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Kyiv resident takes up arms to defend city but says 'the tables can turn at any time'

The view of military facility which was destroyed by recent shelling in the city of Brovary outside Kyiv on March 1, 2022. (Genya Savilov/AFP/Getty Images)
The view of military facility which was destroyed by recent shelling in the city of Brovary outside Kyiv on March 1, 2022. (Genya Savilov/AFP/Getty Images)

Last week, 31-year-old Dmytro Veselov was working as a business analyst for a small international firm in Kyiv, Ukraine.

Today, armed with an AK-47, he’s resisting a Russian invasion along with many of his fellow Ukrainians.

Fighting across Ukraine is intensifying. There’s a growing fear that Russia is targeting civilian neighborhoods in Ukrainian cities such as Kharkiv. Russian forces have surrounded and bombarded the country’s second-largest city on Tuesday, killing nearly a dozen people including three children.

Veselov says taking up arms to defend his city was a “no brainer choice.”

“If you’re attacked, if you’re able to stand your ground — stand your ground,” he says.

He attended about 8 hours of training from a defense unit who gave him the automatic rifle, told him to man the crossroads and “catch the enemy insurgents,” he explains.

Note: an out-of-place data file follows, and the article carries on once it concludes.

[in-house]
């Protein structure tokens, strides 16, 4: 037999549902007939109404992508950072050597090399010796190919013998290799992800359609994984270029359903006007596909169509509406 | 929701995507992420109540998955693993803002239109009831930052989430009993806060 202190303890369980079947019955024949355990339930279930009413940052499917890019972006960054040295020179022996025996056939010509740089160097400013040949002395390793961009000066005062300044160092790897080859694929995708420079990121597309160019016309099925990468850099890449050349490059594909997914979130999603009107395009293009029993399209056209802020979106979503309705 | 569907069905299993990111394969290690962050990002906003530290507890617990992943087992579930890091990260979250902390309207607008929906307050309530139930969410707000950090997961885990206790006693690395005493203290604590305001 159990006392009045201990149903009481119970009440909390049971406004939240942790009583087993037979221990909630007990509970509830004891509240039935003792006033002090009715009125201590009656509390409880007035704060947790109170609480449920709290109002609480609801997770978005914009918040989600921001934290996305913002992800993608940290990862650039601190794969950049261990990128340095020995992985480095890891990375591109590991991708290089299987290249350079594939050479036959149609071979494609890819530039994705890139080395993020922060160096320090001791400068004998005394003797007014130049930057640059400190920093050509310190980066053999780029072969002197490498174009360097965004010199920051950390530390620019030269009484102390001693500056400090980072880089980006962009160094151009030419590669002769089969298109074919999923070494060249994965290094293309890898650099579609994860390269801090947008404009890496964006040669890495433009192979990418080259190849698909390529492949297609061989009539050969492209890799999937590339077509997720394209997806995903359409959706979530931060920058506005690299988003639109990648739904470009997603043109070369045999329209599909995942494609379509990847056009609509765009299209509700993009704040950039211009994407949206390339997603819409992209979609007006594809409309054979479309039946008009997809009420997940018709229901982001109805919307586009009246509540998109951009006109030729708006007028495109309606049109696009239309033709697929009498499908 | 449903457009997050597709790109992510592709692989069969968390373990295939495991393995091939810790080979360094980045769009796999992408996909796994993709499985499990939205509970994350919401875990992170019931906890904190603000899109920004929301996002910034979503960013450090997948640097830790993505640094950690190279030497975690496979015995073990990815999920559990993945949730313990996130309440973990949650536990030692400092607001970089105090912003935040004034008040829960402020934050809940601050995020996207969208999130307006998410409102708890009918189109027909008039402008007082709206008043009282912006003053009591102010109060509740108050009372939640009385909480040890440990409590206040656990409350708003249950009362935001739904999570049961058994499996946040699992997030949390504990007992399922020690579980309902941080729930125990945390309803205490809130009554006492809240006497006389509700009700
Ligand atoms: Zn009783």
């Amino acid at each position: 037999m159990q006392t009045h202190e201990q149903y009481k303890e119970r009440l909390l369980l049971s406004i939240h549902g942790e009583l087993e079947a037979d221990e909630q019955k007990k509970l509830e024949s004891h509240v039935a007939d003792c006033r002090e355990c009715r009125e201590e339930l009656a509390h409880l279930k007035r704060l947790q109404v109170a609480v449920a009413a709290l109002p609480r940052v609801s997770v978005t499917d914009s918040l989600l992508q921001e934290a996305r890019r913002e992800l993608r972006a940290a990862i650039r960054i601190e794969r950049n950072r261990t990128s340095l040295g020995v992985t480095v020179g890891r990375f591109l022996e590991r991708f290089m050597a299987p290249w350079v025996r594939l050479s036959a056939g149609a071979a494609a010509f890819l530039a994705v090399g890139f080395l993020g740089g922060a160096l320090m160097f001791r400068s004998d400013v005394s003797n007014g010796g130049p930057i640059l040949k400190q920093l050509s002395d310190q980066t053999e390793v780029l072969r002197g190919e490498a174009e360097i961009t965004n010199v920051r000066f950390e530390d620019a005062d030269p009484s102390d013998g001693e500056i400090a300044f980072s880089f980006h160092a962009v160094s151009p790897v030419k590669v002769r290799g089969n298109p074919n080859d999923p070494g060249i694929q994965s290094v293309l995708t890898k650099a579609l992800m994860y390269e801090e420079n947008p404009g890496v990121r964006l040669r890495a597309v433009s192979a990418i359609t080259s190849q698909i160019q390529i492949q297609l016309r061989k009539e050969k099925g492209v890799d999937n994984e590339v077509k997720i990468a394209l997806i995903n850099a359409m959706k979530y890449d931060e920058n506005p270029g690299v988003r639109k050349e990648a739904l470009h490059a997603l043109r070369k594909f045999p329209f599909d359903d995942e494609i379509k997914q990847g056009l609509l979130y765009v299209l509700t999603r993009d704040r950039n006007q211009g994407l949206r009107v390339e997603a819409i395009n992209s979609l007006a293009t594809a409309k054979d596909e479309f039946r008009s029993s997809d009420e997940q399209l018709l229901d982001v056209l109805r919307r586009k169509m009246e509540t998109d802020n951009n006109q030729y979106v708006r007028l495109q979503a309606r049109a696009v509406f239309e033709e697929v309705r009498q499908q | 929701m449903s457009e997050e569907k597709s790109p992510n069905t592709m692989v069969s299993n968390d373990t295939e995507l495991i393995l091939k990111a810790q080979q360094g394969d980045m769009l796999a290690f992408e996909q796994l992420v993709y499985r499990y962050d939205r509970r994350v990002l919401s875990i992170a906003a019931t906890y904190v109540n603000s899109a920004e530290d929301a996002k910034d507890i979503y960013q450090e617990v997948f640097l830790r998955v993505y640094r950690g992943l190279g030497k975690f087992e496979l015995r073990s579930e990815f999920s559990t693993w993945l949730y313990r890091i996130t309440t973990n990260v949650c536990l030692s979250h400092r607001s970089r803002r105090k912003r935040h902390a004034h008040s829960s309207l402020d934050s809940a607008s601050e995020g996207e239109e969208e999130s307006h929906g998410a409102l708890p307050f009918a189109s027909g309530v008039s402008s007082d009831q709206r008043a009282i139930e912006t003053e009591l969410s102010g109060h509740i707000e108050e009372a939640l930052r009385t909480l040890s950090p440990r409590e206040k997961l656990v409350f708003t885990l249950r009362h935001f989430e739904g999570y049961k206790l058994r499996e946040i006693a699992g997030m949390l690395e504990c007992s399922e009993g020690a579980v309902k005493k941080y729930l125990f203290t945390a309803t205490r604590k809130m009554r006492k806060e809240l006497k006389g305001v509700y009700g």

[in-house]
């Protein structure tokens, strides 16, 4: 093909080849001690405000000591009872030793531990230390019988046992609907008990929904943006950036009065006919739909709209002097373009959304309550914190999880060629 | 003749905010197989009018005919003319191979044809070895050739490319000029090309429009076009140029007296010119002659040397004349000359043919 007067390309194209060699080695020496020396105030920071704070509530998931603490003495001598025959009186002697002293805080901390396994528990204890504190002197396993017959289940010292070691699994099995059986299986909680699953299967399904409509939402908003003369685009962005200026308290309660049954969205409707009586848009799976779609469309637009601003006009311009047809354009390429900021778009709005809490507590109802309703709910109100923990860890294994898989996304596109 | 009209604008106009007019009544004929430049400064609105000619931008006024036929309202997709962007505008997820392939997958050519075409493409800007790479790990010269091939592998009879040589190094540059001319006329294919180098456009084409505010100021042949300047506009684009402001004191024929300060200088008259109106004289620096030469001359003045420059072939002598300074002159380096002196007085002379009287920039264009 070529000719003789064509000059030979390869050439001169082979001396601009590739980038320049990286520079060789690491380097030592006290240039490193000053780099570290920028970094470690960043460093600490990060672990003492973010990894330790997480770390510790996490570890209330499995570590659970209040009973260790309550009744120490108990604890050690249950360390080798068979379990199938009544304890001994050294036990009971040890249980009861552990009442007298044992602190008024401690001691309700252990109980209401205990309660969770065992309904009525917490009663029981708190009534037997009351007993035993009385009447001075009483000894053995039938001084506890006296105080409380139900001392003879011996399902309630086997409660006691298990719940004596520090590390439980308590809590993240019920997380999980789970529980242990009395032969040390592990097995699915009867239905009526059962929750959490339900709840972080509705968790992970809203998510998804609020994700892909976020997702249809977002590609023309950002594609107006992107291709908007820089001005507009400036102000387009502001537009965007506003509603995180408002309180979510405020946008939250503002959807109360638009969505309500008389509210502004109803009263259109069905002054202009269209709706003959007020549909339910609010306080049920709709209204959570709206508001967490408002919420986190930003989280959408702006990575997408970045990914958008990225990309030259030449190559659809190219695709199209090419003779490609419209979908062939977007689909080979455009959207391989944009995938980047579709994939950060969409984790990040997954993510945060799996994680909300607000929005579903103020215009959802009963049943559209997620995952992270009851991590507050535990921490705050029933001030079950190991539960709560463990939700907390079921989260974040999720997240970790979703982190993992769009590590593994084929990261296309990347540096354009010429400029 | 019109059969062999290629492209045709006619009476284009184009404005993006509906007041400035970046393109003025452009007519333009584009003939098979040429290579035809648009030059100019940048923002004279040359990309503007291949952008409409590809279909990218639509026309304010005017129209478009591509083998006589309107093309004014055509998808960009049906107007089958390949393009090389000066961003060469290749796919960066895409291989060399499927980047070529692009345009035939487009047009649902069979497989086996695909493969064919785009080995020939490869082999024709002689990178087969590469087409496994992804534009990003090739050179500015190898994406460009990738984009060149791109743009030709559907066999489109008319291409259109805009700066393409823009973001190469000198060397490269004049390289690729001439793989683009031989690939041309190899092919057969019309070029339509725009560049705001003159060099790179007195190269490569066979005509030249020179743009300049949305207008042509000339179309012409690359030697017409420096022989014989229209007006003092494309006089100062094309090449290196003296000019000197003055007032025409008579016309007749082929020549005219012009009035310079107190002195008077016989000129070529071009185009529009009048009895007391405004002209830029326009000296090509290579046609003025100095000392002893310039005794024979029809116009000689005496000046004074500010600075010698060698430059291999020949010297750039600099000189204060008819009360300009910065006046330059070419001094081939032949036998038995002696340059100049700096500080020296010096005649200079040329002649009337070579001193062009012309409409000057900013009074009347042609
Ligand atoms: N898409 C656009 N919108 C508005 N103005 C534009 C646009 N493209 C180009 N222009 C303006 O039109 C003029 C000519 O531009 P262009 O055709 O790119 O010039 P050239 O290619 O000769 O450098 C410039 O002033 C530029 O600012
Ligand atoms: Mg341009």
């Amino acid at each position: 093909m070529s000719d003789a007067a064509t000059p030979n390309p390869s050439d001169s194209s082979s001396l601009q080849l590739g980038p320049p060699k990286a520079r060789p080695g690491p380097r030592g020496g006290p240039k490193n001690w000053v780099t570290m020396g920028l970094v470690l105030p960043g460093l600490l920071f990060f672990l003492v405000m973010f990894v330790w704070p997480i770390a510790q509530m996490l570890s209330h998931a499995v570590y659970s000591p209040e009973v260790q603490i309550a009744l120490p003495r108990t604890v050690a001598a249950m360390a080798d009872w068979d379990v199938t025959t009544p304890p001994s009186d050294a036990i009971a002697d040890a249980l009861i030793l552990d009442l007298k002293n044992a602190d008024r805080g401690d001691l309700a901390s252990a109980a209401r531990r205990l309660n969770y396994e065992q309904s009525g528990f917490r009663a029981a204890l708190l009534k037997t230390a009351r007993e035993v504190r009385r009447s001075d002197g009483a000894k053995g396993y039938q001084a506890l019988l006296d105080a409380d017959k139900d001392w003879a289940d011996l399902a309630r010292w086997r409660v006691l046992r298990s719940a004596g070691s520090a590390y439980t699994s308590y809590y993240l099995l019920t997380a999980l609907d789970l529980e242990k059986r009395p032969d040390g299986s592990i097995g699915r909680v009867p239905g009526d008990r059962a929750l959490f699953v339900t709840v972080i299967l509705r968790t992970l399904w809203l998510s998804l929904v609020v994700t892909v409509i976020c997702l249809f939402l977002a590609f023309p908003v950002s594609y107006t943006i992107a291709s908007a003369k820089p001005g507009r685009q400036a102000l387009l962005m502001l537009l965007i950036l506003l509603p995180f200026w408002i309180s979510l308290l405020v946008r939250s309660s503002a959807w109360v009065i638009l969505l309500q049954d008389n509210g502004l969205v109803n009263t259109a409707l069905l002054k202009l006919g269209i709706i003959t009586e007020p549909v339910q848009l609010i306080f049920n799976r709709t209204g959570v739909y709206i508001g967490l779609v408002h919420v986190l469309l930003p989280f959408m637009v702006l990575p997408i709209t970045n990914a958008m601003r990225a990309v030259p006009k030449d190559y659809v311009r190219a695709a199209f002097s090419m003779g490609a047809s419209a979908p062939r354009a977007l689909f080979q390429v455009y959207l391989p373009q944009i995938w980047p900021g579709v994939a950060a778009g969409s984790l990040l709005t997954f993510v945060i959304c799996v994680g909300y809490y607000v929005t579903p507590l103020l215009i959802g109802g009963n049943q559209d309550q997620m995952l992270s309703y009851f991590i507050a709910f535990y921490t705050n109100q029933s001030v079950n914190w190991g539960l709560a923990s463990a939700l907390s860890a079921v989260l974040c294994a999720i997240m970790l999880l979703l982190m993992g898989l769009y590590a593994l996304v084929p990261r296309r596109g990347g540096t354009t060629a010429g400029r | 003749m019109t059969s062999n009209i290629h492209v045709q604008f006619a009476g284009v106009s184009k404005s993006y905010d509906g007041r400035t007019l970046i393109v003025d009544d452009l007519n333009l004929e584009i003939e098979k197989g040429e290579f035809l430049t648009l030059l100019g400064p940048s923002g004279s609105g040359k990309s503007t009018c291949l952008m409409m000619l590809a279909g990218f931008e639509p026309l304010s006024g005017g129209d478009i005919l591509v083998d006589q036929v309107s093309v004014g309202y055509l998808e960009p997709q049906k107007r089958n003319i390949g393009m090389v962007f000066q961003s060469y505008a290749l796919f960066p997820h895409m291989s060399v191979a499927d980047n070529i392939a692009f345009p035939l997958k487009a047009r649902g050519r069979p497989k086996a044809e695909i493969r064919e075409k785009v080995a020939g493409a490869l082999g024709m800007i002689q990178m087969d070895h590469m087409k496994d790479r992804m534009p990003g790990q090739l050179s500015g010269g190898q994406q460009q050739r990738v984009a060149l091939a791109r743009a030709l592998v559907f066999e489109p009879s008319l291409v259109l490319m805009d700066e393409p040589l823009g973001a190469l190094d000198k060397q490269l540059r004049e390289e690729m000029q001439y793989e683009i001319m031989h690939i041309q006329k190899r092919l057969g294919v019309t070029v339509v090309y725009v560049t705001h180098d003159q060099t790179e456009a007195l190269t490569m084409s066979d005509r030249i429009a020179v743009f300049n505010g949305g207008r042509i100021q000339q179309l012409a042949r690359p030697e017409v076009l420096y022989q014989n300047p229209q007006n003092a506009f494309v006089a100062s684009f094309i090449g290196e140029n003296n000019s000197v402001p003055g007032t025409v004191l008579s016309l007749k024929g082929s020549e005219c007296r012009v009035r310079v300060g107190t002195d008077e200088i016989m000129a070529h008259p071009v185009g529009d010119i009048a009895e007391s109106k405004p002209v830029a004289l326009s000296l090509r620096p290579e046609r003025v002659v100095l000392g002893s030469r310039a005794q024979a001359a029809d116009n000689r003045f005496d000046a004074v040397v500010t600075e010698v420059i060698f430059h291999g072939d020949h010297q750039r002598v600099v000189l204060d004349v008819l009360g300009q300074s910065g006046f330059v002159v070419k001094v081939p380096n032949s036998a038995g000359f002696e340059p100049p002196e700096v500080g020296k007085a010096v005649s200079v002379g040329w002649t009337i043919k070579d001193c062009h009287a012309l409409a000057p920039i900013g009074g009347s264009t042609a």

Right now in Kyiv, Veselov says there are no traffic jams but air alarms sound often. While there’s no fighting currently in the capital city, towns on the outskirts are defending themselves and requesting medical supplies, body armor and night vision technology, he says.

On the first day of the Russian invasion, he says he was occupied with evacuating his wife and attempting to evacuate his mother, who ultimately refused to leave and is volunteering in the resistance.

He says many thought war with Russia was impossible, but from the start, he believed Ukraine should be prepared for the worst. “Execute, plan, war,” he says.

Veselov isn’t afraid of war — or at least “not yet,” he says.

So far, the situation unfolding for the Ukrainian military is “way better than expected” because Russian forces haven’t fully gotten their logistics in order, he says. It will get “much worse” once they do, he says, because the Russians will likely resort to the mass bombing tactics they used to capture the Chechen capital of Grozny during the First Chechen War in the mid 1990s.

“We’re putting up a good fight, but the tables can turn any time as soon as Russian Air Force will have their operational capacity, and this will have tremendous civilian disasters,” he says. “And what’s happening to Kharkiv today, it will happen all over Ukraine.”


Lynn Menegon produced and edited this interview for broadcast with Todd Mundt. Serena McMahon adapted it for the web.

This article was originally published on WBUR.org.

Copyright 2022 NPR. To see more, visit https://www.npr.org.